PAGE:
Table 8.—Total Costs for U.S.-Flag Cargo Vessels (585 Vessels)

YearDesktop computer costsCrew information*Total costs
1$292,500$34,695$327,195
229,25034,69563,945
329,25034,69563,945
429,25034,69563,945
529,25034,69563,945
Start Printed Page 17842
6321,75034,695356,445
729,25034,69563,945
829,25034,69563,945
929,25034,69563,945
1029,25034,69563,945
Total1,195,200
* 6,939 crewmembers × $1.25 × 4 arrivals.

Foreign-flag cargo vessels—There are approximately 12,250 foreign-flag cargo vessels (not including cruise ships described previously) that will also use eNOA/D to comply with the requirements of the final rule. We again assign a $500 computer cost to each vessel. This cost will be incurred in year 1, when the final rule becomes effective, and in year 5, assuming that a computer will last for 5 years and will then need to be replaced.

We estimate annual maintenance for the computer to be 10 percent of the initial cost of the computer, or $50 annually, and the cost will be incurred each year of the period of analysis. The overwhelming majority of foreign-flag vessels arriving here from foreign ports are freighters and tankers, with an average crew size of 15 people, for a total of 183,750 crewmembers. As calculated above for U.S.-flag vessels, we estimate that vessels will have an average of 4 foreign arrivals annually. We assume that crew counts per vessel will remain constant over the period of analysis, and we do not assume a growth rate for the foreign fleet trading with the United States. The calculation of first-year and annual costs (undiscounted) for foreign-flag cargo vessels is shown in Table 9.

Table 9.—Total Costs for Foreign-Flag Cargo Vessels (12,250 Vessels)

YearDesktop computer costsCrew information*Total costs
1$6,125,000$918,750$7,043,750
2612,500918,7501,531,250
3612,500918,7501,531,250
4612,500918,7501,531,250
5612,500918,7501,531,250
66,737,500918,7507,656,250
7612,500918,7501,531,250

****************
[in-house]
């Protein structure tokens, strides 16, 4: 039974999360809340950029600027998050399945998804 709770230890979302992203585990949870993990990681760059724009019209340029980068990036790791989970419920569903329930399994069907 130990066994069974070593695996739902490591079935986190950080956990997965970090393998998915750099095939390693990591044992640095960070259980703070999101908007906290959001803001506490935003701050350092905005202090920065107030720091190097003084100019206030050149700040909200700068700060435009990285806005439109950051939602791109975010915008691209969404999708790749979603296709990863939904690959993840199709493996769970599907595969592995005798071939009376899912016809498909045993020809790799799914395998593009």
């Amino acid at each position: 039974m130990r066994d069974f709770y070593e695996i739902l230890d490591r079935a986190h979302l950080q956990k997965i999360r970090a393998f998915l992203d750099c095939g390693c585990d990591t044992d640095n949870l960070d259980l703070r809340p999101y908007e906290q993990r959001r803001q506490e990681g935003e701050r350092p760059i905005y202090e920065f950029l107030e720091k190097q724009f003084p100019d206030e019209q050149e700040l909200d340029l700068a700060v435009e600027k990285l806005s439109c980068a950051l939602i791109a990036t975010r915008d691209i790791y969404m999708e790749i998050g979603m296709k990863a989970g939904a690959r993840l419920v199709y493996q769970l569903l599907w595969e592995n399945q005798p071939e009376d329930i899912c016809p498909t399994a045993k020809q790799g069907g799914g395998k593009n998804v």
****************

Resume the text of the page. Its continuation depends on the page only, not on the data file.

8612,500918,7501,531,250
9612,500918,7501,531,250
10612,500918,7501,531,250
Total$26,950,000
*$183,750 crewmembers × $1.25 × 4 arrivals.

Total Costs

Total costs for the above components are presented in the following tables. Costs to U.S. carriers are presented in Table 10 and foreign carriers in Table 11. Total final cost estimates are discounted to their present value at a 7-percent rate and shown in Table 12. As shown, the present value cost of the final rule is approximately $1 billion. Because passenger/crew loads are the primary cost drivers, large carriers comprise almost 75 percent of the costs of this rule. As stated previously, CBP estimates that 80 percent of the large air carriers already submit the information required under the final rule under the voluntary APIS program. These carriers would have converted to UN EDIFACT even in the absence of this final rule, and many carriers have started their conversion in anticipation of the new requirements. Thus, these costs likely overstate the impacts to industry but provide a good estimate of the magnitude of costs that are associated with the APIS program, TSA security directives, and other requirements that have not been accounted for in previous regulatory assessments.

Table 10.—Total Costs of the Final Rule to U.S. Entities, Undiscounted

YearLarge U.S. air carriersSmall U.S. air carriersU.S.-flag cargo vesselsTotal costs
1$45,606,839$3,328,897$327,195$49,262,931
241,183,9473,039,43163,94544,287,323
342,002,0983,098,98363,94545,165,025
442,836,6113,159,72663,94546,060,282
543,687,8153,221,68363,94546,973,443
644,556,0423,671,380356,44548,583,867
745,441,6353,349,34163,94548,854,920
846,344,9393,415,09163,94549,823,975
Start Printed Page 17843
947,266,3093,482,15663,94550,812,410
1048,206,1063,550,56263,94551,820,614
Total447,132,34133,317,2491,195,200481,644,790

Table 11.—Total Costs of the Final Rule to Foreign Entities, Undiscounted

YearLarge foreign air carriersSmall foreign air carriersCruise ship companiesForeign-flag cargo vesselsTotal costs
1$85,777,779$1,791,831$22,119,522$7,043,750$116,732,881
248,209,3421,636,51821,507,1711,531,25072,884,281
349,134,0951,668,58522,877,2301,531,25075,211,160
450,077,4071,701,29224,334,9731,531,25077,644,922
551,039,6511,734,65425,886,0111,531,25080,191,566